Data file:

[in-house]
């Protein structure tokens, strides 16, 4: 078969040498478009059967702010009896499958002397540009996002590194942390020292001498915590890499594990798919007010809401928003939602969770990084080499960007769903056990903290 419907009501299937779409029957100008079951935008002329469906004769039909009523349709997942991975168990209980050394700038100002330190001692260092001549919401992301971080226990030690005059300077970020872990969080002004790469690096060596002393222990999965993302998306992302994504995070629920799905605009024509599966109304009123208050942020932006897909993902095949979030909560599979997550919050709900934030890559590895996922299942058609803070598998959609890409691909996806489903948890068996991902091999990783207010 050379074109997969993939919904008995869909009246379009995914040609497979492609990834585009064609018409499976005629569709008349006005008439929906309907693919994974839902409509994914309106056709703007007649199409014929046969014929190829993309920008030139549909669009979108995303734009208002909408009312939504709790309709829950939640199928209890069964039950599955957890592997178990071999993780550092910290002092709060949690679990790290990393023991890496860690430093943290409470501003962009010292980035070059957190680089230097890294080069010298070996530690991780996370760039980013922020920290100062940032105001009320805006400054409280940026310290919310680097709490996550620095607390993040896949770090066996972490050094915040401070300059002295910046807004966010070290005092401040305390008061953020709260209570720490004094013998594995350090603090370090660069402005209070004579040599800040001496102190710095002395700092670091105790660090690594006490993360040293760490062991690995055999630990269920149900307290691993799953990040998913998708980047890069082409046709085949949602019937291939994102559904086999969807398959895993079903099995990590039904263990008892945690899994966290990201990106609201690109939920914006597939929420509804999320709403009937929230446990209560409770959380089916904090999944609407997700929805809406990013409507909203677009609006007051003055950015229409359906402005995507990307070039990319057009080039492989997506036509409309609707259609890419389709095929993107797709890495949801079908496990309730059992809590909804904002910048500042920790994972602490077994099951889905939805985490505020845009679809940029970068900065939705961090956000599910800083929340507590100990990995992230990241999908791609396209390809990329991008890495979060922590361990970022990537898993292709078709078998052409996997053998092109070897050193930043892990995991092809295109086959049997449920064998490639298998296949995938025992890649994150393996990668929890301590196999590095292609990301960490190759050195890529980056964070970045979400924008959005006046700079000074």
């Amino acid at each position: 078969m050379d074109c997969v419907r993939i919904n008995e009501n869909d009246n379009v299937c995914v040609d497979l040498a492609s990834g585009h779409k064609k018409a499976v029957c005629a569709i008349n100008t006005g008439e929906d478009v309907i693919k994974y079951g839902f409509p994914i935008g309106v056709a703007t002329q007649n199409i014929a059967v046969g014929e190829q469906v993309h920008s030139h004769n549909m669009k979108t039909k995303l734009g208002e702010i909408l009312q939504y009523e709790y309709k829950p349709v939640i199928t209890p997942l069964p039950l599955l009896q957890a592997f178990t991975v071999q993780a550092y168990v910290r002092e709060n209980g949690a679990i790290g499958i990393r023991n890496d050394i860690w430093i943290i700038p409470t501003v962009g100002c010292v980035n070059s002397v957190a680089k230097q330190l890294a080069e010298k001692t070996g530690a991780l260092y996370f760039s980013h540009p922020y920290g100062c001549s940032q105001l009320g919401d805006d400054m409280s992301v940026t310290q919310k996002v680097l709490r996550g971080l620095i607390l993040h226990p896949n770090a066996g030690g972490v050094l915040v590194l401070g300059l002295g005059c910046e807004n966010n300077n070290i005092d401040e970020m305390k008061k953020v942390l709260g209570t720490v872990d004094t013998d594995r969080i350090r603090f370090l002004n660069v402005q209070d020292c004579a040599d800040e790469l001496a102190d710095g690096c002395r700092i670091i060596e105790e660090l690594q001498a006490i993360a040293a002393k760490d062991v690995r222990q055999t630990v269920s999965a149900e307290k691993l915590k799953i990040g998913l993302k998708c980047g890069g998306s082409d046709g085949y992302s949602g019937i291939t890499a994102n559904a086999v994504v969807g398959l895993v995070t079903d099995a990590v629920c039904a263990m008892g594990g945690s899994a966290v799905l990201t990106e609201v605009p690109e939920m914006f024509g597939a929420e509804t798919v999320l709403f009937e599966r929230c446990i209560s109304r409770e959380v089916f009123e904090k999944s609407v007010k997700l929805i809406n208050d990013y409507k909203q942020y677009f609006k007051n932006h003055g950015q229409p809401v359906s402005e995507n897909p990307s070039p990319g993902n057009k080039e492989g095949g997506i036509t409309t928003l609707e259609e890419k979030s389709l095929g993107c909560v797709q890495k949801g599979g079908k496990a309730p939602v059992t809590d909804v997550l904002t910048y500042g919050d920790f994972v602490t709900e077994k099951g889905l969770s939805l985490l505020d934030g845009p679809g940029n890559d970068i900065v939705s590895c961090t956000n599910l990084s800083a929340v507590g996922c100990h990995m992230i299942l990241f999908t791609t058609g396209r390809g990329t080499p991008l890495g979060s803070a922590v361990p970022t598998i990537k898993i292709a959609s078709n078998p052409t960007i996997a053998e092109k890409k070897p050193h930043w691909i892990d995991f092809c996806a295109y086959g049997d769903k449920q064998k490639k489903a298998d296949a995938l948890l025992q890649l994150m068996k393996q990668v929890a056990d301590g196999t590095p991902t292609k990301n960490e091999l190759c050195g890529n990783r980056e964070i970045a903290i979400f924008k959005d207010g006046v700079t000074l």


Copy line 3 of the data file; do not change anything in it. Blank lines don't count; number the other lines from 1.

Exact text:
């Amino acid at each position: 078969m050379d074109c997969v419907r993939i919904n008995e009501n869909d009246n379009v299937c995914v040609d497979l040498a492609s990834g585009h779409k064609k018409a499976v029957c005629a569709i008349n100008t006005g008439e929906d478009v309907i693919k994974y079951g839902f409509p994914i935008g309106v056709a703007t002329q007649n199409i014929a059967v046969g014929e190829q469906v993309h920008s030139h004769n549909m669009k979108t039909k995303l734009g208002e702010i909408l009312q939504y009523e709790y309709k829950p349709v939640i199928t209890p997942l069964p039950l599955l009896q957890a592997f178990t991975v071999q993780a550092y168990v910290r002092e709060n209980g949690a679990i790290g499958i990393r023991n890496d050394i860690w430093i943290i700038p409470t501003v962009g100002c010292v980035n070059s002397v957190a680089k230097q330190l890294a080069e010298k001692t070996g530690a991780l260092y996370f760039s980013h540009p922020y920290g100062c001549s940032q105001l009320g919401d805006d400054m409280s992301v940026t310290q919310k996002v680097l709490r996550g971080l620095i607390l993040h226990p896949n770090a066996g030690g972490v050094l915040v590194l401070g300059l002295g005059c910046e807004n966010n300077n070290i005092d401040e970020m305390k008061k953020v942390l709260g209570t720490v872990d004094t013998d594995r969080i350090r603090f370090l002004n660069v402005q209070d020292c004579a040599d800040e790469l001496a102190d710095g690096c002395r700092i670091i060596e105790e660090l690594q001498a006490i993360a040293a002393k760490d062991v690995r222990q055999t630990v269920s999965a149900e307290k691993l915590k799953i990040g998913l993302k998708c980047g890069g998306s082409d046709g085949y992302s949602g019937i291939t890499a994102n559904a086999v994504v969807g398959l895993v995070t079903d099995a990590v629920c039904a263990m008892g594990g945690s899994a966290v799905l990201t990106e609201v605009p690109e939920m914006f024509g597939a929420e509804t798919v999320l709403f009937e599966r929230c446990i209560s109304r409770e959380v089916f009123e904090k999944s609407v007010k997700l929805i809406n208050d990013y409507k909203q942020y677009f609006k007051n932006h003055g950015q229409p809401v359906s402005e995507n897909p990307s070039p990319g993902n057009k080039e492989g095949g997506i036509t409309t928003l609707e259609e890419k979030s389709l095929g993107c909560v797709q890495k949801g599979g079908k496990a309730p939602v059992t809590d909804v997550l904002t910048y500042g919050d920790f994972v602490t709900e077994k099951g889905l969770s939805l985490l505020d934030g845009p679809g940029n890559d970068i900065v939705s590895c961090t956000n599910l990084s800083a929340v507590g996922c100990h990995m992230i299942l990241f999908t791609t058609g396209r390809g990329t080499p991008l890495g979060s803070a922590v361990p970022t598998i990537k898993i292709a959609s078709n078998p052409t960007i996997a053998e092109k890409k070897p050193h930043w691909i892990d995991f092809c996806a295109y086959g049997d769903k449920q064998k490639k489903a298998d296949a995938l948890l025992q890649l994150m068996k393996q990668v929890a056990d301590g196999t590095p991902t292609k990301n960490e091999l190759c050195g890529n990783r980056e964070i970045a903290i979400f924008k959005d207010g006046v700079t000074l």